Tech Tracker: DoorDash to deploy self-driving vehicles in San Francisco
Delivery rival Postmates begins testing sidewalk rovers
Nancy Luna, Nation's Restaurant News
Jan 03, 2019
It’s only three days into the new year, and our restaurant industry tech predictions are already coming true.
DoorDash, one of the nation’s leading third-party delivery operators, announced plans to test autonomous vehicle (AV) deliveries in San Francisco. The company is partnering with General Motors-owned Cruise Automation, which has DMV permits for testing 180 vehicles in California.
The pilot program will begin in early 2019 with one vehicle, at first. The intention is to ramp up with “several more” self-driving vehicles within the first six months, DoorDash told Nation’s Restaurant News.
DoorDash, which works with such restaurant chains as Chipotle Mexican Grill, Jack in the Box and Subway, has declined to name brands participating in the Bay Area pilot.
“At this time, we are not disclosing San Francisco businesses that will be participating in the test,” the company said.
Though the cars are self-driving, they won’t be empty.
During the trial, DoorDash said a company Dasher, or driver, will be a passenger so he or she can bring the delivery order to the door of the consumer. The test includes delivery of ready-made restaurant meals, as well as groceries from supermarket chains that are already partnered with DoorDash.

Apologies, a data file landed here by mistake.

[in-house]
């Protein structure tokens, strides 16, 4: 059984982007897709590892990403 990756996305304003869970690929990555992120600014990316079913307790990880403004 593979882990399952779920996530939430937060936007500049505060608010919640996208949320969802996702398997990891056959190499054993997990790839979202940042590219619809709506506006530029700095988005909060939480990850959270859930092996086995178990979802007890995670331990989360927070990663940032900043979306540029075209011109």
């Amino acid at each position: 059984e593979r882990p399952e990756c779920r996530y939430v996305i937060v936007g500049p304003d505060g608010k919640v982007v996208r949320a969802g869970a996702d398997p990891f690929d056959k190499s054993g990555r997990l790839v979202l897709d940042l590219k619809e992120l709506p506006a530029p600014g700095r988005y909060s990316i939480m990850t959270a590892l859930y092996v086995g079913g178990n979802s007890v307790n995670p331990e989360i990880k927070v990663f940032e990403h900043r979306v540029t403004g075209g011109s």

“As the partnership progresses, we will seek to have customers opt-in to receiving an autonomous vehicle delivery at the curb,” DoorDash said. “Part of the testing phase of this partnership will include learning best user interactions for the customer to retrieve their food from the vehicle.”
Cruise CEO Dan Ammann, named in late November, said partnering with San Francisco-based DoorDash will give the company “critical learnings” from its fleet of self-driving vehicles.
“Delivery is a significant opportunity for Cruise as we prepare to commercialize our autonomous vehicle technology and transform transportation,” Ammann said.
The fleet is based on the Chevy Bolt EV with each car equipped with 10 cameras that take pictures at 10 frames per second. Cruise anticipates launching commercially later this year, spokesman John Taylor said.
Tony Xu, CEO of DoorDash, said the company is excited to be a leader in testing this type of technology.
“We see autonomous vehicles playing a major role in the future of delivery as consumer behaviors continue to shift online, and we are confident Cruise’s leading technology will help us scale to meet growing consumer demand,” he said in a statement.
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